Pictures, Parables, Paradoxes
Cognitive Function of Beauty and Ugliness in Light of Kant’s Theory of Aesthetic Ideas
One of the main debates in current aesthetics and philosophy of art concerns the question whether we can learn anything from art. On the one hand, cognitivists argue that art works are an important source of knowledge, either of propositional, conceptual, moral or experiential kinds of knowledge (i. e. knowledge of what-it-is-like).1 On the other hand, non-cognitivists deny that art can give us any knowledge, at least knowledge that is non-trivial (not known before the work appears) and unique (that cannot be obtained by other means).2 The purpose of art, anti-cognitivists argue, lies in the imaginative realization of the theme, rather than in the theme itself and what it communicates. That is, what matters in art is the organization and structure of elements and how these elements cohere into a unified pattern or an aesthetic form, thereby producing an aesthetic experience of pleasure or displeasure.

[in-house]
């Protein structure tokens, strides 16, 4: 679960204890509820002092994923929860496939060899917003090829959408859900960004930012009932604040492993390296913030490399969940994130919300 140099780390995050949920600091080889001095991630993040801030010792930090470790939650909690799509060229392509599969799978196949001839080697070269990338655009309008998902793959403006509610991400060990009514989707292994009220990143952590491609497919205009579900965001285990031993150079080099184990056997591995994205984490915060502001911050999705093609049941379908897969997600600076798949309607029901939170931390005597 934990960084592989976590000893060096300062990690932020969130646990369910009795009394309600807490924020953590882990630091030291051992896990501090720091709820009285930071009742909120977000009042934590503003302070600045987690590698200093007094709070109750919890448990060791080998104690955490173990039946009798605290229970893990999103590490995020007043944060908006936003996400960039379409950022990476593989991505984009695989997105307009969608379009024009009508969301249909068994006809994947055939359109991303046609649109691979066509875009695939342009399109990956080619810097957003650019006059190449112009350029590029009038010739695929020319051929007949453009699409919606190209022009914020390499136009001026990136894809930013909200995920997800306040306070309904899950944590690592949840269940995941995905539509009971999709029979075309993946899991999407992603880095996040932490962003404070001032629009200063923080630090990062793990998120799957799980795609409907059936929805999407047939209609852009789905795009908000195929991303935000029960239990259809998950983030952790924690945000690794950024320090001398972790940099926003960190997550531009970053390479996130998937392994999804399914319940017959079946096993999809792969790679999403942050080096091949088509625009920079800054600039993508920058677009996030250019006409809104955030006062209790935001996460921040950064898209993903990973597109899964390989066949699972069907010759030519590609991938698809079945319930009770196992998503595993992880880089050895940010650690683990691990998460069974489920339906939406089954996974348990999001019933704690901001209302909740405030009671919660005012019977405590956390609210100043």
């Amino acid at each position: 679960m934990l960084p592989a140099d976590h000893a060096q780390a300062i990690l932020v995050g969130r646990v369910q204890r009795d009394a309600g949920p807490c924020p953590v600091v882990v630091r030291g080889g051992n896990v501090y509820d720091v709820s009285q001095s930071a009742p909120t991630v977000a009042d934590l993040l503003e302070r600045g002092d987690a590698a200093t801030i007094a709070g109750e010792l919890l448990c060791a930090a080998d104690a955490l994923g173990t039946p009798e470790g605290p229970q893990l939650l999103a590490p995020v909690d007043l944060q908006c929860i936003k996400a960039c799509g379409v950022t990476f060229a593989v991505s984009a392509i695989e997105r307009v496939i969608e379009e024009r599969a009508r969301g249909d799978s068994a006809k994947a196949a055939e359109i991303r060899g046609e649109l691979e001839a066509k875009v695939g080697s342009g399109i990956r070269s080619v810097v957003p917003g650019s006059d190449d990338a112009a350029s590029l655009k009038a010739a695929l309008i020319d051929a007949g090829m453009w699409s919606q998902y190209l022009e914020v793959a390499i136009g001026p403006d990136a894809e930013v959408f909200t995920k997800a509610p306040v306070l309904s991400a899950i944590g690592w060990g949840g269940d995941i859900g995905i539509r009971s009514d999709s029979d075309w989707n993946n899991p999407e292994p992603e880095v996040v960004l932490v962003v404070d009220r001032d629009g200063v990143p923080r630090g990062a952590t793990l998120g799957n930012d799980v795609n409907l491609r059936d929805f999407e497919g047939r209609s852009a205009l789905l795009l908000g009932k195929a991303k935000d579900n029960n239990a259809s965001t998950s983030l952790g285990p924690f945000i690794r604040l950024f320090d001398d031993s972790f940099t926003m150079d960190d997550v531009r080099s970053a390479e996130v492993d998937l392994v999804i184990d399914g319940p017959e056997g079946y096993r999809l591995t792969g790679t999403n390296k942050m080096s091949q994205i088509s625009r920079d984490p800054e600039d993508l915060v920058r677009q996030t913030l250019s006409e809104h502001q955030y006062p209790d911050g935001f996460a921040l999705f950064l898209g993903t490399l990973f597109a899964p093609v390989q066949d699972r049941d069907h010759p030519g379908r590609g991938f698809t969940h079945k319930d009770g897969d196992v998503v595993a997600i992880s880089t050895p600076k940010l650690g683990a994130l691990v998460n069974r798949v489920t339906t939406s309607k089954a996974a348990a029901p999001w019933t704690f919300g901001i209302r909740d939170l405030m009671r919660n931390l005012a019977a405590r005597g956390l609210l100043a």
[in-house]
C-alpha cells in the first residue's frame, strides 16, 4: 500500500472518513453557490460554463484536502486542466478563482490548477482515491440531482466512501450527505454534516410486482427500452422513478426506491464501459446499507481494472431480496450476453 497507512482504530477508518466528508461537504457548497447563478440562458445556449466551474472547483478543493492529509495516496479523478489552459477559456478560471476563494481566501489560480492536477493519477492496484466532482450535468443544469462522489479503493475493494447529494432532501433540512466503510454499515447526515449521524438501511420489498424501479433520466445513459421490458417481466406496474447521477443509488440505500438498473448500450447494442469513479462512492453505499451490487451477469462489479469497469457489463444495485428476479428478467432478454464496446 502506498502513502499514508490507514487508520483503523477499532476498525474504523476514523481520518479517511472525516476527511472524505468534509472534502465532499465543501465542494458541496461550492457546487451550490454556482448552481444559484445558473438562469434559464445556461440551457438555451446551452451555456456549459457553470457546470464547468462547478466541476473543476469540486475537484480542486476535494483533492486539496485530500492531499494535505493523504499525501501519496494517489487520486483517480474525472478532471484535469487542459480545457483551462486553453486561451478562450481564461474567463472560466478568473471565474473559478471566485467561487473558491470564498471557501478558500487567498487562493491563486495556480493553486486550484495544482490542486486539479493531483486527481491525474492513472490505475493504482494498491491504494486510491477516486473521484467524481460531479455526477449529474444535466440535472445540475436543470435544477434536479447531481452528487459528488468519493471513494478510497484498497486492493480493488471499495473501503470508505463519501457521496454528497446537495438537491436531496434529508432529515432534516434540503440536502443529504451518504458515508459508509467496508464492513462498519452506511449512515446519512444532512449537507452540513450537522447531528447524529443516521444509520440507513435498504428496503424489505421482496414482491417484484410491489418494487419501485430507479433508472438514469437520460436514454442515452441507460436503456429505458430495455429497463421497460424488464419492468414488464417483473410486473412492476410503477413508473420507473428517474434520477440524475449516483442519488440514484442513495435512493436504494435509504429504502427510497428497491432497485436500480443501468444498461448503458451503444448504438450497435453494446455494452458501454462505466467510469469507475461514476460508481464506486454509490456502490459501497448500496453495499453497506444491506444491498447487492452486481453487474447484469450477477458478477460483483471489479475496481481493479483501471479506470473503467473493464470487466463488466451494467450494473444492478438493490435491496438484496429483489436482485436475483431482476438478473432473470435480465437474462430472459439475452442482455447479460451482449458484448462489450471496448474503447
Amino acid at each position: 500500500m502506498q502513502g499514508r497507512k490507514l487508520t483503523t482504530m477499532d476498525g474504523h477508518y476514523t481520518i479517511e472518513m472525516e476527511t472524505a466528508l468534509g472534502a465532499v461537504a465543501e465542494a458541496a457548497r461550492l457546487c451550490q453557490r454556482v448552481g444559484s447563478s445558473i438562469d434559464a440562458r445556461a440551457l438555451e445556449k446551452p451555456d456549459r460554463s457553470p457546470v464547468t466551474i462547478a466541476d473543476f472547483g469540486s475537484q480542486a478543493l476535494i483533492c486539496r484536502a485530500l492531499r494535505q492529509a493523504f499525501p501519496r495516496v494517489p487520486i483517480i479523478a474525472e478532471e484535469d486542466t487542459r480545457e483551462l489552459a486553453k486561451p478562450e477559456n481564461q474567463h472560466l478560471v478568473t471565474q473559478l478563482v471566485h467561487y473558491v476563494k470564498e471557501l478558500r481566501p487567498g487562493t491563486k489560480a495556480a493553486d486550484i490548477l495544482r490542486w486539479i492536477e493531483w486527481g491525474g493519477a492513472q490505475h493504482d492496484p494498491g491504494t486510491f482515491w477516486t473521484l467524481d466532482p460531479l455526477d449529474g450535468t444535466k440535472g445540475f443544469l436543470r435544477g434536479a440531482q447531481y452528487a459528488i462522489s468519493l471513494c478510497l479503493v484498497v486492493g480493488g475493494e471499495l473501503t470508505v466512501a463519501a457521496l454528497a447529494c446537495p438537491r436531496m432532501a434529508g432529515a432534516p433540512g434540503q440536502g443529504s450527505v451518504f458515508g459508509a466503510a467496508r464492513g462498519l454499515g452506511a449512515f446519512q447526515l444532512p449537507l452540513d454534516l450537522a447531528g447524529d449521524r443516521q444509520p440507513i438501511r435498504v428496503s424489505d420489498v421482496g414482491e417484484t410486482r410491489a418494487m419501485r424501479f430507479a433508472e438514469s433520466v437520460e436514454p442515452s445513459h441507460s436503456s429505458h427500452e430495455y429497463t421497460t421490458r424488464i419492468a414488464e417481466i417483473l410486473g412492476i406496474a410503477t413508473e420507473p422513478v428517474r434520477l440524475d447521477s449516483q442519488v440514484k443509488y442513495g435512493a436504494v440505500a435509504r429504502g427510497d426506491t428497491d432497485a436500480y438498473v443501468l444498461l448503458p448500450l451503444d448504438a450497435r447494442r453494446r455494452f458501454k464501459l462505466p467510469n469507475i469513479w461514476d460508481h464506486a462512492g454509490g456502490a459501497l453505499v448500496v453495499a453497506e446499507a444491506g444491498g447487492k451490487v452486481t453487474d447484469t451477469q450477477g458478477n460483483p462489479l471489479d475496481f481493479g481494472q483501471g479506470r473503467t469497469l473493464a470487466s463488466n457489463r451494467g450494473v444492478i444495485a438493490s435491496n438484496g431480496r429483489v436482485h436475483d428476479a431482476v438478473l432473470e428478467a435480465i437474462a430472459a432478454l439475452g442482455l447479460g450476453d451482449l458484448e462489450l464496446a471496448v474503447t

Both positions have their own merits. Cognitivists are right in claiming that there is much more to an artwork than just being aesthetically pleasing. We often admire artworks for their insightfulness, while we criticize other works for being shallow. Thus, it appears that our vocabulary of artistic appraisal is charged with cognitive value terms. On the other hand, anti-cognitivists also make a good point. The kind of knowledge that a cognitivist claims art is supposed to give is something that is either already known or can be obtained by other means. But if knowledge can be...
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